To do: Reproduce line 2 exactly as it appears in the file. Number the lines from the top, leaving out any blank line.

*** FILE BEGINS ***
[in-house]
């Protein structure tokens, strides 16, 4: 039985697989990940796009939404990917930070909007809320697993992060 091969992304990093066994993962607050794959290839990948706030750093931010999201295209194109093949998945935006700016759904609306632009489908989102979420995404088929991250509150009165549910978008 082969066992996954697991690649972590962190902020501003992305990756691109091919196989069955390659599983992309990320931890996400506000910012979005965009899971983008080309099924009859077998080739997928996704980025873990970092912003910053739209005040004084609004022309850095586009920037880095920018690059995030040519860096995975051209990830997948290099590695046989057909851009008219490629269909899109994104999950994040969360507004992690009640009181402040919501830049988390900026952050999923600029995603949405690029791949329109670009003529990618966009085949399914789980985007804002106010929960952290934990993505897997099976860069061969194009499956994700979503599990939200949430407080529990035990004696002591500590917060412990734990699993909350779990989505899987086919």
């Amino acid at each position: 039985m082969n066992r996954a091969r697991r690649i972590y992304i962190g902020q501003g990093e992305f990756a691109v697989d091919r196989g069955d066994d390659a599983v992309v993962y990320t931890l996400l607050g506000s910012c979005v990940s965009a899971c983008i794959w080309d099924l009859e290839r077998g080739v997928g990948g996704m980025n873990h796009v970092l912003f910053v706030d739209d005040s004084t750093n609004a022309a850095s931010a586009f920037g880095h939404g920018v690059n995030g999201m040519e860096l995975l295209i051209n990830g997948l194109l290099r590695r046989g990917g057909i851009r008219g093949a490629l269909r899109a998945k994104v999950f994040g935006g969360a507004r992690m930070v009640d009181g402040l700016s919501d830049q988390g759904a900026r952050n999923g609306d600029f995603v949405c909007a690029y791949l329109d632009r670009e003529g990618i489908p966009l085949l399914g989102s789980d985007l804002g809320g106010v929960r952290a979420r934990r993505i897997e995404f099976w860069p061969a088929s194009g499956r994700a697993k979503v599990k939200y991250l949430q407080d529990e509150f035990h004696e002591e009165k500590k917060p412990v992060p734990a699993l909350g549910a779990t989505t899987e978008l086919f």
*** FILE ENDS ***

């Protein structure tokens, strides 16, 4: 039985697989990940796009939404990917930070909007809320697993992060 091969992304990093066994993962607050794959290839990948706030750093931010999201295209194109093949998945935006700016759904609306632009489908989102979420995404088929991250509150009165549910978008 082969066992996954697991690649972590962190902020501003992305990756691109091919196989069955390659599983992309990320931890996400506000910012979005965009899971983008080309099924009859077998080739997928996704980025873990970092912003910053739209005040004084609004022309850095586009920037880095920018690059995030040519860096995975051209990830997948290099590695046989057909851009008219490629269909899109994104999950994040969360507004992690009640009181402040919501830049988390900026952050999923600029995603949405690029791949329109670009003529990618966009085949399914789980985007804002106010929960952290934990993505897997099976860069061969194009499956994700979503599990939200949430407080529990035990004696002591500590917060412990734990699993909350779990989505899987086919």